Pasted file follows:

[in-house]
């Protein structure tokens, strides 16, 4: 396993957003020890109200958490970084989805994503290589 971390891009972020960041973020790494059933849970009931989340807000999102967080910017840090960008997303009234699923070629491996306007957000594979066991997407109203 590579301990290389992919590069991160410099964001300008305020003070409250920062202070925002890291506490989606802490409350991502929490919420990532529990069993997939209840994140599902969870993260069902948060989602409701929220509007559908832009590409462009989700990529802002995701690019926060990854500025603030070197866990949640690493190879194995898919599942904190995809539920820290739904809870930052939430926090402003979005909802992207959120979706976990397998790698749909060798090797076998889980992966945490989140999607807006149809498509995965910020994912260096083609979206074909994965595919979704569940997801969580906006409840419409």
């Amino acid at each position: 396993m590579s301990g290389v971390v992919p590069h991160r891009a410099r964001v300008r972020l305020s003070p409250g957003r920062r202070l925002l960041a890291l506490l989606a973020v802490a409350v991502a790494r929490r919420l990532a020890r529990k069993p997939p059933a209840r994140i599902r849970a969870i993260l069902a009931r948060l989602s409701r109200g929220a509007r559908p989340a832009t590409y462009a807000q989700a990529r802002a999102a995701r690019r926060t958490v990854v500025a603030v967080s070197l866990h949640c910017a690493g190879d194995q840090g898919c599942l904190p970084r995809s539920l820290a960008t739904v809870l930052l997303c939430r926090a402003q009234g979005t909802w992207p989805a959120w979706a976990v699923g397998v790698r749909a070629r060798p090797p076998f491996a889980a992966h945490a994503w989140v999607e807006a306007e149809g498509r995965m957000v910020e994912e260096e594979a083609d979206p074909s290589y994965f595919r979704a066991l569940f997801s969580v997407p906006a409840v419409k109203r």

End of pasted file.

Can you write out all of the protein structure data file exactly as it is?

[in-house]
């Protein structure tokens, strides 16, 4: 396993957003020890109200958490970084989805994503290589 971390891009972020960041973020790494059933849970009931989340807000999102967080910017840090960008997303009234699923070629491996306007957000594979066991997407109203 590579301990290389992919590069991160410099964001300008305020003070409250920062202070925002890291506490989606802490409350991502929490919420990532529990069993997939209840994140599902969870993260069902948060989602409701929220509007559908832009590409462009989700990529802002995701690019926060990854500025603030070197866990949640690493190879194995898919599942904190995809539920820290739904809870930052939430926090402003979005909802992207959120979706976990397998790698749909060798090797076998889980992966945490989140999607807006149809498509995965910020994912260096083609979206074909994965595919979704569940997801969580906006409840419409």
């Amino acid at each position: 396993m590579s301990g290389v971390v992919p590069h991160r891009a410099r964001v300008r972020l305020s003070p409250g957003r920062r202070l925002l960041a890291l506490l989606a973020v802490a409350v991502a790494r929490r919420l990532a020890r529990k069993p997939p059933a209840r994140i599902r849970a969870i993260l069902a009931r948060l989602s409701r109200g929220a509007r559908p989340a832009t590409y462009a807000q989700a990529r802002a999102a995701r690019r926060t958490v990854v500025a603030v967080s070197l866990h949640c910017a690493g190879d194995q840090g898919c599942l904190p970084r995809s539920l820290a960008t739904v809870l930052l997303c939430r926090a402003q009234g979005t909802w992207p989805a959120w979706a976990v699923g397998v790698r749909a070629r060798p090797p076998f491996a889980a992966h945490a994503w989140v999607e807006a306007e149809g498509r995965m957000v910020e994912e260096e594979a083609d979206p074909s290589y994965f595919r979704a066991l569940f997801s969580v997407p906006a409840v419409k109203r």